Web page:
Rousseau, who is considered the father of Modern painting, spent his whole life in his native France, yet was so fascinated by these tropical terrains that he began to paint them around the late 1890s.
So where did this Frenchman who never left France find inspiration to create the enigma of the jungle? Influenced by illustrations in children's literature as well as Paris' wealth of Botanical gardens, Rousseau imagined his own leafy landscapes.
So the legend goes, whilst serving in the French army, Rousseau would hear the tales of the jungle as told to him by survivors of French expeditions to Mexico.
Rousseau's first jungle scene was Surpris!, which depicts what the artist once described as, a tiger hunting explorers. It was exhibited at the Salon des Indépendants in 1891.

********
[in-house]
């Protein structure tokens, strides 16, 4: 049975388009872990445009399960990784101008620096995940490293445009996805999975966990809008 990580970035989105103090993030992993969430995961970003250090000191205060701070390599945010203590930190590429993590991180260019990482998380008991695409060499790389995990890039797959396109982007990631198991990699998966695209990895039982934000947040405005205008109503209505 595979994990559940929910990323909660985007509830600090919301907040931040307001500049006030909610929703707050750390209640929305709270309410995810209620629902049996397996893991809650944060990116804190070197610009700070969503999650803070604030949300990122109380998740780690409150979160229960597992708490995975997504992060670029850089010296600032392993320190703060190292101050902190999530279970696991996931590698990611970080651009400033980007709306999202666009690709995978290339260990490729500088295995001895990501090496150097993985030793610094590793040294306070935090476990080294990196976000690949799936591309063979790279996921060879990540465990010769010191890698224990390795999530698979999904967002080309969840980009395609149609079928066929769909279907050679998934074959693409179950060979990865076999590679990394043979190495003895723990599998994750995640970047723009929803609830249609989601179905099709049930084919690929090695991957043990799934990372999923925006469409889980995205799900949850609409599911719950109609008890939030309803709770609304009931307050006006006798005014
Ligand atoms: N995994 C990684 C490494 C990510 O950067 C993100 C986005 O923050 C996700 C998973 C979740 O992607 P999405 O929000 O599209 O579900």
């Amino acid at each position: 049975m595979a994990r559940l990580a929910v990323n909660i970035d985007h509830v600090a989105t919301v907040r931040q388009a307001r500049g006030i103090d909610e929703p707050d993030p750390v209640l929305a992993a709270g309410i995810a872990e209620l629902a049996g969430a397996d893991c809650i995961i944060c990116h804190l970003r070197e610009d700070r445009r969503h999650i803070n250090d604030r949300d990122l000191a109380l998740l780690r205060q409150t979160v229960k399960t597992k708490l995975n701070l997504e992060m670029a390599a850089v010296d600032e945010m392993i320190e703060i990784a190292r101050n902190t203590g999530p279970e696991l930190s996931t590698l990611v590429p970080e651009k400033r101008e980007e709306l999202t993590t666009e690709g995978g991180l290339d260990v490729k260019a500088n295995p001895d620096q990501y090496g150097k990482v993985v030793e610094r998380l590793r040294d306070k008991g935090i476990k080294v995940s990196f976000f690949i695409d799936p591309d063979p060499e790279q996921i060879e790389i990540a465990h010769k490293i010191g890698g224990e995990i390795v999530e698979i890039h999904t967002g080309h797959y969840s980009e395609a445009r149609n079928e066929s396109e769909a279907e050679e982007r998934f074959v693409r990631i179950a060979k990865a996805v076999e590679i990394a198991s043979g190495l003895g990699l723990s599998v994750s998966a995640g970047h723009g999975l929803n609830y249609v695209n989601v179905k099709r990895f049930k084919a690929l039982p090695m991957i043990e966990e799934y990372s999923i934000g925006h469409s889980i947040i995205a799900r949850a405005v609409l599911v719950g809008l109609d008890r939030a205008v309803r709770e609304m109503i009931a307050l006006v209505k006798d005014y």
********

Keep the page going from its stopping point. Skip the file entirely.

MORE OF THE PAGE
As a flâneur of Paris' streets, Rousseau's fantastical jungles offered escapism from the city. His modern and almost surrealist paintings were adored by his fellow artists René Magritte, Max Ernst and Pablo Picasso, for their bold and primitive style.
In 2006, Tate Modern dedicated an exhibition to the jungles of Rousseau's oeuvre entitled Henri Rousseau: Jungles in Paris, which featured 50 works, most of which had previously rarely been seen in the UK.
Rousseau's Deaux lions a l'affut dans la jungle will be featured in HVMC's Modern and contemporary paintings, sculptures and photographs sale on 14th December, 2016. The sale will also include an impressive line-up of works from masters of modern and contemporary including Renoir, Signac, Utrillo, Dubuffet and more.